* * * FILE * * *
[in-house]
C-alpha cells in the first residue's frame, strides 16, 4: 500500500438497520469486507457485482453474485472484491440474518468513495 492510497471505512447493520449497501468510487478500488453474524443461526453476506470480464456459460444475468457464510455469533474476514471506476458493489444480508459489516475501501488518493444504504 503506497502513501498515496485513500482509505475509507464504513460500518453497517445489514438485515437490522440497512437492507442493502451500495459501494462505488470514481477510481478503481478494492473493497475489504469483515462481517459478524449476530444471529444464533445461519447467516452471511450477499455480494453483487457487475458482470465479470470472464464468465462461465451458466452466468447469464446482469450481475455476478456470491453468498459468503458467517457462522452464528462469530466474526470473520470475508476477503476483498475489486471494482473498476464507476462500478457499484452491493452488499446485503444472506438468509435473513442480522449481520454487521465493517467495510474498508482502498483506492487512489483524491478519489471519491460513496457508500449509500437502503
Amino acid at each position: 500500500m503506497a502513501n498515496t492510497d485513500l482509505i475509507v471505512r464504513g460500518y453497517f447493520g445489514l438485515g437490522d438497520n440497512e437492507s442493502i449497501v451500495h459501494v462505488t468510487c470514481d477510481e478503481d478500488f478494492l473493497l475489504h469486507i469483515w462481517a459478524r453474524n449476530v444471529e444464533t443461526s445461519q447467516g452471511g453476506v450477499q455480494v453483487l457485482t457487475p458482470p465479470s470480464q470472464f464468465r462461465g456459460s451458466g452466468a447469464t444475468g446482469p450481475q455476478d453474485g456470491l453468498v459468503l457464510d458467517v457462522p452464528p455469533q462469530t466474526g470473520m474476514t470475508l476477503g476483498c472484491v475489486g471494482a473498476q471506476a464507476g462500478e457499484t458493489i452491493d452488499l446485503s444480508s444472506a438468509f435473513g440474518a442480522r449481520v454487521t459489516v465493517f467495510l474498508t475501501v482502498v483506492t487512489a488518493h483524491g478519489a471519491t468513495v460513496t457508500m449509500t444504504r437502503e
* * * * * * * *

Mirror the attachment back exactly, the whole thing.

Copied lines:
[in-house]
C-alpha cells in the first residue's frame, strides 16, 4: 500500500438497520469486507457485482453474485472484491440474518468513495 492510497471505512447493520449497501468510487478500488453474524443461526453476506470480464456459460444475468457464510455469533474476514471506476458493489444480508459489516475501501488518493444504504 503506497502513501498515496485513500482509505475509507464504513460500518453497517445489514438485515437490522440497512437492507442493502451500495459501494462505488470514481477510481478503481478494492473493497475489504469483515462481517459478524449476530444471529444464533445461519447467516452471511450477499455480494453483487457487475458482470465479470470472464464468465462461465451458466452466468447469464446482469450481475455476478456470491453468498459468503458467517457462522452464528462469530466474526470473520470475508476477503476483498475489486471494482473498476464507476462500478457499484452491493452488499446485503444472506438468509435473513442480522449481520454487521465493517467495510474498508482502498483506492487512489483524491478519489471519491460513496457508500449509500437502503
Amino acid at each position: 500500500m503506497a502513501n498515496t492510497d485513500l482509505i475509507v471505512r464504513g460500518y453497517f447493520g445489514l438485515g437490522d438497520n440497512e437492507s442493502i449497501v451500495h459501494v462505488t468510487c470514481d477510481e478503481d478500488f478494492l473493497l475489504h469486507i469483515w462481517a459478524r453474524n449476530v444471529e444464533t443461526s445461519q447467516g452471511g453476506v450477499q455480494v453483487l457485482t457487475p458482470p465479470s470480464q470472464f464468465r462461465g456459460s451458466g452466468a447469464t444475468g446482469p450481475q455476478d453474485g456470491l453468498v459468503l457464510d458467517v457462522p452464528p455469533q462469530t466474526g470473520m474476514t470475508l476477503g476483498c472484491v475489486g471494482a473498476q471506476a464507476g462500478e457499484t458493489i452491493d452488499l446485503s444480508s444472506a438468509f435473513g440474518a442480522r449481520v454487521t459489516v465493517f467495510l474498508t475501501v482502498v483506492t487512489a488518493h483524491g478519489a471519491t468513495v460513496t457508500m449509500t444504504r437502503e